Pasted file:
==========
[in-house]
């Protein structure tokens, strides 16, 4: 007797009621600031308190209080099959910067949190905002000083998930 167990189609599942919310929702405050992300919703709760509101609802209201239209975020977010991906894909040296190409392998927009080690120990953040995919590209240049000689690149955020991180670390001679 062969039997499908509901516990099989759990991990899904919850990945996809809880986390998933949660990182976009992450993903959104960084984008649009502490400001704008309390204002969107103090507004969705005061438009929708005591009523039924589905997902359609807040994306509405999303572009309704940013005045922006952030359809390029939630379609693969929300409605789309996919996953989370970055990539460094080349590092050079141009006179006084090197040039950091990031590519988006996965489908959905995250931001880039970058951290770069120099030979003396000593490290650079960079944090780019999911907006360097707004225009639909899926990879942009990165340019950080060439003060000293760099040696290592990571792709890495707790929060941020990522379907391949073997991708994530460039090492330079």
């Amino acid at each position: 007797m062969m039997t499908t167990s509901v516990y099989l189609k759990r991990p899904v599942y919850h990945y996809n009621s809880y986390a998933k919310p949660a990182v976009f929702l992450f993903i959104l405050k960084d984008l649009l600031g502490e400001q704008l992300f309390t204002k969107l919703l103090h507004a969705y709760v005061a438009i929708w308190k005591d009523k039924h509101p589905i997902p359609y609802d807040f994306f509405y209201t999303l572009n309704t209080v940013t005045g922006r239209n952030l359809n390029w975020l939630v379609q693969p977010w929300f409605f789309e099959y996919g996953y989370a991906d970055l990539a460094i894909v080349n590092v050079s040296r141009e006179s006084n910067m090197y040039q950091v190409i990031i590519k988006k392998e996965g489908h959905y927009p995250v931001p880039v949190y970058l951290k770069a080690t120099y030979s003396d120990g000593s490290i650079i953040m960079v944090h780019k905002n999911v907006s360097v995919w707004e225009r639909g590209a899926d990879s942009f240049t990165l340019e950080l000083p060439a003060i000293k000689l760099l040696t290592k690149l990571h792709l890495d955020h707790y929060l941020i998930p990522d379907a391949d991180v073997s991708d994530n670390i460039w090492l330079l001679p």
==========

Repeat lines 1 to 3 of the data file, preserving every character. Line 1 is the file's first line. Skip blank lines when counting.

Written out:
[in-house]
């Protein structure tokens, strides 16, 4: 007797009621600031308190209080099959910067949190905002000083998930 167990189609599942919310929702405050992300919703709760509101609802209201239209975020977010991906894909040296190409392998927009080690120990953040995919590209240049000689690149955020991180670390001679 062969039997499908509901516990099989759990991990899904919850990945996809809880986390998933949660990182976009992450993903959104960084984008649009502490400001704008309390204002969107103090507004969705005061438009929708005591009523039924589905997902359609807040994306509405999303572009309704940013005045922006952030359809390029939630379609693969929300409605789309996919996953989370970055990539460094080349590092050079141009006179006084090197040039950091990031590519988006996965489908959905995250931001880039970058951290770069120099030979003396000593490290650079960079944090780019999911907006360097707004225009639909899926990879942009990165340019950080060439003060000293760099040696290592990571792709890495707790929060941020990522379907391949073997991708994530460039090492330079």
């Amino acid at each position: 007797m062969m039997t499908t167990s509901v516990y099989l189609k759990r991990p899904v599942y919850h990945y996809n009621s809880y986390a998933k919310p949660a990182v976009f929702l992450f993903i959104l405050k960084d984008l649009l600031g502490e400001q704008l992300f309390t204002k969107l919703l103090h507004a969705y709760v005061a438009i929708w308190k005591d009523k039924h509101p589905i997902p359609y609802d807040f994306f509405y209201t999303l572009n309704t209080v940013t005045g922006r239209n952030l359809n390029w975020l939630v379609q693969p977010w929300f409605f789309e099959y996919g996953y989370a991906d970055l990539a460094i894909v080349n590092v050079s040296r141009e006179s006084n910067m090197y040039q950091v190409i990031i590519k988006k392998e996965g489908h959905y927009p995250v931001p880039v949190y970058l951290k770069a080690t120099y030979s003396d120990g000593s490290i650079i953040m960079v944090h780019k905002n999911v907006s360097v995919w707004e225009r639909g590209a899926d990879s942009f240049t990165l340019e950080l000083p060439a003060i000293k000689l760099l040696t290592k690149l990571h792709l890495d955020h707790y929060l941020i998930p990522d379907a391949d991180v073997s991708d994530n670390i460039w090492l330079l001679p």